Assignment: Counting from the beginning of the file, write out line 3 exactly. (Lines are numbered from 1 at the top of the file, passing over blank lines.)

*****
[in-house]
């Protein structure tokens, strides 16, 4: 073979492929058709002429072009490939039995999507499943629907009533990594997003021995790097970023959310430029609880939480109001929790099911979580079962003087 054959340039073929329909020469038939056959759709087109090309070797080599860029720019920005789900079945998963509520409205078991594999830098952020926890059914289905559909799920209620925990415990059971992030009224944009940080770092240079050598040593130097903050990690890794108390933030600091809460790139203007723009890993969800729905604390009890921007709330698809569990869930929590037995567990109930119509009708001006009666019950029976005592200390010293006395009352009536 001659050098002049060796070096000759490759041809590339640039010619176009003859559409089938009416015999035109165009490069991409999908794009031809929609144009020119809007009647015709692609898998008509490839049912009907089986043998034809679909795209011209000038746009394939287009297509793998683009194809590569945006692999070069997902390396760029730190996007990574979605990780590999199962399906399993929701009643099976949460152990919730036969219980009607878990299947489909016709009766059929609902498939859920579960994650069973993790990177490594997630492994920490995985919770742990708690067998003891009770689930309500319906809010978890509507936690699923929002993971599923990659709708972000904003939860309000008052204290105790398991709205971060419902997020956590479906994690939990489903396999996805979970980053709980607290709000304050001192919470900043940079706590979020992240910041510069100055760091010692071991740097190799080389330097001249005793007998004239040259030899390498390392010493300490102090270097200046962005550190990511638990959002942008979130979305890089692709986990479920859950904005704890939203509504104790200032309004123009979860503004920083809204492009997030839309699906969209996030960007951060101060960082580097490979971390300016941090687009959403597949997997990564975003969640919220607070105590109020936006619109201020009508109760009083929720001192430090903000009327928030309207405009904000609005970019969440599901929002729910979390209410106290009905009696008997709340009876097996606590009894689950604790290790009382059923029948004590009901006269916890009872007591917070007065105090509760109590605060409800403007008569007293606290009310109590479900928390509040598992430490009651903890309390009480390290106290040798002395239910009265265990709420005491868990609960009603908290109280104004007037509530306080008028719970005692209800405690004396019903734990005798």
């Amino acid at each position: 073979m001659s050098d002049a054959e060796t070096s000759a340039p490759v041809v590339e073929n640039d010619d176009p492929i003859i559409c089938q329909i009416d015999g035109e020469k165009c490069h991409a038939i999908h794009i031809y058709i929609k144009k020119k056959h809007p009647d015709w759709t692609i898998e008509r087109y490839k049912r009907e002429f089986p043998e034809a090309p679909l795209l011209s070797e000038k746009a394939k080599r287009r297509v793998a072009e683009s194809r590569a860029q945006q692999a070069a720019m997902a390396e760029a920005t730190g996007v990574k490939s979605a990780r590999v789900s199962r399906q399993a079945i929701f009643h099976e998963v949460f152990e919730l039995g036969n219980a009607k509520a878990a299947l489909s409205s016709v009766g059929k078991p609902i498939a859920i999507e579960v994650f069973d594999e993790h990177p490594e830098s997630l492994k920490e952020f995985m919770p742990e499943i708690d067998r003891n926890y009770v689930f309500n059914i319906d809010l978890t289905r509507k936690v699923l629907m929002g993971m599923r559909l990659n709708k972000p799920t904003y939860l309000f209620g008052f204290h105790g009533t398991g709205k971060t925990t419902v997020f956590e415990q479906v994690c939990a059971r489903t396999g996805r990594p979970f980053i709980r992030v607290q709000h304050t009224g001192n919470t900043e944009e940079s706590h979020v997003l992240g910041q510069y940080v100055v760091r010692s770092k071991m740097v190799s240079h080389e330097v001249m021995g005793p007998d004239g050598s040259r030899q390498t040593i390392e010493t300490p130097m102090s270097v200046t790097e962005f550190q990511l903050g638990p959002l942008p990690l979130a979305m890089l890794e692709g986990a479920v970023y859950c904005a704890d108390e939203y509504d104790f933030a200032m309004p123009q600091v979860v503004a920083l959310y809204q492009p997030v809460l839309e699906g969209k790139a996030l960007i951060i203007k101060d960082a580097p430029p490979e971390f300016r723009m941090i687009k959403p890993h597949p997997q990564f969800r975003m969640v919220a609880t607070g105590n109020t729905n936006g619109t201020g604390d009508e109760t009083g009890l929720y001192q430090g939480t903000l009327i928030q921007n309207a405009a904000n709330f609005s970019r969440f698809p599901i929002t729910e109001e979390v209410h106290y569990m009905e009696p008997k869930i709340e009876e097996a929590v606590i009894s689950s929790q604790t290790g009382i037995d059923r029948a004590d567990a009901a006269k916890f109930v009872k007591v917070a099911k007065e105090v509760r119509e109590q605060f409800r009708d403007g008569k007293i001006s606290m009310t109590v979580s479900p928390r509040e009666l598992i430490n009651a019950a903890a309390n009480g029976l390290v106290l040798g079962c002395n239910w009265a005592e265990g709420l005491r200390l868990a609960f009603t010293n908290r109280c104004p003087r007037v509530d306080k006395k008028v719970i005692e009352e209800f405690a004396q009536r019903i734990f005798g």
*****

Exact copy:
């Amino acid at each position: 073979m001659s050098d002049a054959e060796t070096s000759a340039p490759v041809v590339e073929n640039d010619d176009p492929i003859i559409c089938q329909i009416d015999g035109e020469k165009c490069h991409a038939i999908h794009i031809y058709i929609k144009k020119k056959h809007p009647d015709w759709t692609i898998e008509r087109y490839k049912r009907e002429f089986p043998e034809a090309p679909l795209l011209s070797e000038k746009a394939k080599r287009r297509v793998a072009e683009s194809r590569a860029q945006q692999a070069a720019m997902a390396e760029a920005t730190g996007v990574k490939s979605a990780r590999v789900s199962r399906q399993a079945i929701f009643h099976e998963v949460f152990e919730l039995g036969n219980a009607k509520a878990a299947l489909s409205s016709v009766g059929k078991p609902i498939a859920i999507e579960v994650f069973d594999e993790h990177p490594e830098s997630l492994k920490e952020f995985m919770p742990e499943i708690d067998r003891n926890y009770v689930f309500n059914i319906d809010l978890t289905r509507k936690v699923l629907m929002g993971m599923r559909l990659n709708k972000p799920t904003y939860l309000f209620g008052f204290h105790g009533t398991g709205k971060t925990t419902v997020f956590e415990q479906v994690c939990a059971r489903t396999g996805r990594p979970f980053i709980r992030v607290q709000h304050t009224g001192n919470t900043e944009e940079s706590h979020v997003l992240g910041q510069y940080v100055v760091r010692s770092k071991m740097v190799s240079h080389e330097v001249m021995g005793p007998d004239g050598s040259r030899q390498t040593i390392e010493t300490p130097m102090s270097v200046t790097e962005f550190q990511l903050g638990p959002l942008p990690l979130a979305m890089l890794e692709g986990a479920v970023y859950c904005a704890d108390e939203y509504d104790f933030a200032m309004p123009q600091v979860v503004a920083l959310y809204q492009p997030v809460l839309e699906g969209k790139a996030l960007i951060i203007k101060d960082a580097p430029p490979e971390f300016r723009m941090i687009k959403p890993h597949p997997q990564f969800r975003m969640v919220a609880t607070g105590n109020t729905n936006g619109t201020g604390d009508e109760t009083g009890l929720y001192q430090g939480t903000l009327i928030q921007n309207a405009a904000n709330f609005s970019r969440f698809p599901i929002t729910e109001e979390v209410h106290y569990m009905e009696p008997k869930i709340e009876e097996a929590v606590i009894s689950s929790q604790t290790g009382i037995d059923r029948a004590d567990a009901a006269k916890f109930v009872k007591v917070a099911k007065e105090v509760r119509e109590q605060f409800r009708d403007g008569k007293i001006s606290m009310t109590v979580s479900p928390r509040e009666l598992i430490n009651a019950a903890a309390n009480g029976l390290v106290l040798g079962c002395n239910w009265a005592e265990g709420l005491r200390l868990a609960f009603t010293n908290r109280c104004p003087r007037v509530d306080k006395k008028v719970i005692e009352e209800f405690a004396q009536r019903i734990f005798g």